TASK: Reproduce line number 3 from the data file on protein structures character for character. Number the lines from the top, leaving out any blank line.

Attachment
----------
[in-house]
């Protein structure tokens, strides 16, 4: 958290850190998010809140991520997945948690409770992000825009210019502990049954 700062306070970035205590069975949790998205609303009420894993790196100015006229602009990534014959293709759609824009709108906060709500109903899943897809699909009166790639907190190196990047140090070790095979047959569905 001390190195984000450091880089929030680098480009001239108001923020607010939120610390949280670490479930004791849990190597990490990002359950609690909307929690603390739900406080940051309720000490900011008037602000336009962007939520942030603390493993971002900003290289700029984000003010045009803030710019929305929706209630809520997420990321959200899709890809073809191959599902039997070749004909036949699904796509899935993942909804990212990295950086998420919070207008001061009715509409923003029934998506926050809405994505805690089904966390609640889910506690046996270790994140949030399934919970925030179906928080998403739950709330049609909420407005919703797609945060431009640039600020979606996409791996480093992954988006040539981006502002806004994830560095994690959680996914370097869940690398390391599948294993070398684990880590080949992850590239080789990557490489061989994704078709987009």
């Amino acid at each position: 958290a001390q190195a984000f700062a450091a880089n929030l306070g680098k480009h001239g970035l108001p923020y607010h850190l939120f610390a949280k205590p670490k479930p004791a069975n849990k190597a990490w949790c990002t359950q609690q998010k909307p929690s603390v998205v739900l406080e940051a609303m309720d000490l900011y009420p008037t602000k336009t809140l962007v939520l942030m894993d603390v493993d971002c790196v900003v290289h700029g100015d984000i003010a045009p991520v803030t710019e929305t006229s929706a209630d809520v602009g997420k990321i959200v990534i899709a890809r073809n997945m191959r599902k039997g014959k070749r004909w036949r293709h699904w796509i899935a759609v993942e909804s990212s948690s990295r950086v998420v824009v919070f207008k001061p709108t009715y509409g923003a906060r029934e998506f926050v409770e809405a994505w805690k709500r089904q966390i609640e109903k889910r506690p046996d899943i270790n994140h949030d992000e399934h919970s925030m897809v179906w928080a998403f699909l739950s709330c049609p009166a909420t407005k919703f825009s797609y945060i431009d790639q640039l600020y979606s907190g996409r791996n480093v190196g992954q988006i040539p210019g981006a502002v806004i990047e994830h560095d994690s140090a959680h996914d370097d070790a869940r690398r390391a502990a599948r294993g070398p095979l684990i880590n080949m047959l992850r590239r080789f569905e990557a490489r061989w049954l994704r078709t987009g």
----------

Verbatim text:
């Amino acid at each position: 958290a001390q190195a984000f700062a450091a880089n929030l306070g680098k480009h001239g970035l108001p923020y607010h850190l939120f610390a949280k205590p670490k479930p004791a069975n849990k190597a990490w949790c990002t359950q609690q998010k909307p929690s603390v998205v739900l406080e940051a609303m309720d000490l900011y009420p008037t602000k336009t809140l962007v939520l942030m894993d603390v493993d971002c790196v900003v290289h700029g100015d984000i003010a045009p991520v803030t710019e929305t006229s929706a209630d809520v602009g997420k990321i959200v990534i899709a890809r073809n997945m191959r599902k039997g014959k070749r004909w036949r293709h699904w796509i899935a759609v993942e909804s990212s948690s990295r950086v998420v824009v919070f207008k001061p709108t009715y509409g923003a906060r029934e998506f926050v409770e809405a994505w805690k709500r089904q966390i609640e109903k889910r506690p046996d899943i270790n994140h949030d992000e399934h919970s925030m897809v179906w928080a998403f699909l739950s709330c049609p009166a909420t407005k919703f825009s797609y945060i431009d790639q640039l600020y979606s907190g996409r791996n480093v190196g992954q988006i040539p210019g981006a502002v806004i990047e994830h560095d994690s140090a959680h996914d370097d070790a869940r690398r390391a502990a599948r294993g070398p095979l684990i880590n080949m047959l992850r590239r080789f569905e990557a490489r061989w049954l994704r078709t987009g």